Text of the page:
What Flight Level should I cruise at?
Is Fifteen Feet O.K. for my Cruising Altitude?
Viper North owner Jeff “Biscuit” Lewis flys his Czechoslovakian designed Aero Vodochody L-29 Delfin jet at 15 feet above the deck. How’s that for a cruising altitude?
Pilots must be aware of Cruising Altitudes for both VFR (Visual Flight Rules) and IFR (Instrument Flight Rules) flight.
Here’s a simple analogy. Car drivers know they have their own side of the road to travel on. There is even a yellow line separating the two sides of the road. Cars on each side of the road must stay on their own side to avoid a collision with oncoming traffic. Similarly, pilots use different cruising altitudes for vertical separation. These “roads” or “airways” in the sky are similar to traffic lanes to separate converging traffic.
In the air, pilots use vertical separation to help avoid collisions with other oncoming traffic. Pilots fly at different altitudes for different directions of flight. This altitude separation works like traffic lanes to keep aircraft flying in different directions from colliding into each other.
Designated Cruising Altitudes are required for flights operating at more than 3,000 feet Above Ground Level (AGL). When a pilot is operating at more than 3,000 feet above the surface, they are to fly at an altitude appropriate for their direction of flight. Airplanes flown VFR at 3,000 or less AGL are not required to fly at any particular cruising altitude.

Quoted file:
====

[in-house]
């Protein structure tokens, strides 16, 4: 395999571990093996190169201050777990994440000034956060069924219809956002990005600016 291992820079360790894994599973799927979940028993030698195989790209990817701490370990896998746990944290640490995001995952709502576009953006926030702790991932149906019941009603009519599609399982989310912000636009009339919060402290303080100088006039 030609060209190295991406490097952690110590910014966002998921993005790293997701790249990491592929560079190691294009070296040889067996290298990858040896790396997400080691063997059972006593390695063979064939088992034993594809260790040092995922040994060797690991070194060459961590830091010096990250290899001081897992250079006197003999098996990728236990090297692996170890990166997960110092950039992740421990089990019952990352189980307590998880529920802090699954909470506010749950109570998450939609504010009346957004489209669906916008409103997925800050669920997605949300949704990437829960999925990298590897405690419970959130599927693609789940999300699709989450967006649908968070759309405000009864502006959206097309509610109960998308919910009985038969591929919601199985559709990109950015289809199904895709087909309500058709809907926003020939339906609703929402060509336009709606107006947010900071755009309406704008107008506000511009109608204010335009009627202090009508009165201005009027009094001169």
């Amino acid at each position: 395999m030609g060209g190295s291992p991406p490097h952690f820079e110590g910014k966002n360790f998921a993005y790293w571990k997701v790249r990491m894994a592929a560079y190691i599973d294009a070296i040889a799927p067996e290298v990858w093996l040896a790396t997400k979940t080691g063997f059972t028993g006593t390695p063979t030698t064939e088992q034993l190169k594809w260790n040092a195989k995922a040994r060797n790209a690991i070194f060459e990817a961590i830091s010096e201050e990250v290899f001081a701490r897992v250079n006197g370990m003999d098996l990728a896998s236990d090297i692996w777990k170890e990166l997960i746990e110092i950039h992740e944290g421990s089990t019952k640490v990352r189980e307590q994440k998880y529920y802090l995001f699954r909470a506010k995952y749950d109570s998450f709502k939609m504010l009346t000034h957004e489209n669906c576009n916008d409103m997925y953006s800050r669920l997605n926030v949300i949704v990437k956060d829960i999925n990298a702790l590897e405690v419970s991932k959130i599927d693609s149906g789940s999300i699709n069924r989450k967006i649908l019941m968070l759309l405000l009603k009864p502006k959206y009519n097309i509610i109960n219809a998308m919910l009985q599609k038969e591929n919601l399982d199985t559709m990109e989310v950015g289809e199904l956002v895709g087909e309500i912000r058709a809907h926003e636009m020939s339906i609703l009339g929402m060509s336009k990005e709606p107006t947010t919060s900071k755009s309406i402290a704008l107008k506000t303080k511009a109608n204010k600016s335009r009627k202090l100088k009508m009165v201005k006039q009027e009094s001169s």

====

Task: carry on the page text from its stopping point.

VFR Cruising Altitude or Flight Level
Except while holding in a holding pattern of 2 minutes or less, or while turning, each person operating an aircraft under VFR in level cruising flight more than 3,000 feet above the surface shall maintain the appropriate altitude or flight level prescribed below, unless otherwise authorized by ATC:
When operating below 18,000 feet MSL
- On a magnetic course of zero degrees through 179 degrees, any odd thousand foot MSL altitude +500 feet (such as 3,500, 5,500, or 7,500)
- On a magnetic course of 180 degrees through 359 degrees, any even thousand foot MSL altitude +500 feet (such as 4,500, 6,500, or 8,500)
When operating above 18,000 feet MSL, maintain the altitude or flight level assigned by ATC.
Hemispherical Cruising Altitudes
VFR Cruising Altitudes
VFR Pilots flying on a magnetic course (track) of 0 degrees through 179 degrees should fly any odd thousand foot MSL (Mean Sea Level) altitude plus 500 feet. Example VFR Cruising altitudes would be 3,500 feet, 5,500 feet, 7,500 feet etc.
VFR Pilots flying on a magnetic course (track) of 180 degrees through 359 degrees should fly any even thousand foot MSL altitude plus 500 feet. Example VFR Cruising altitudes would be 4,500 feet, 6,500 feet, 8,500 feet etc.
These VFR Cruising Altitudes provides a minimum of 1,000 feet clearance or vertical separation from other VFR airplanes heading in opposing directions.
These altitudes are based on your course or ground track, and not necessarily your heading being flown because of variance caused by cross-wind effects.
East is Odd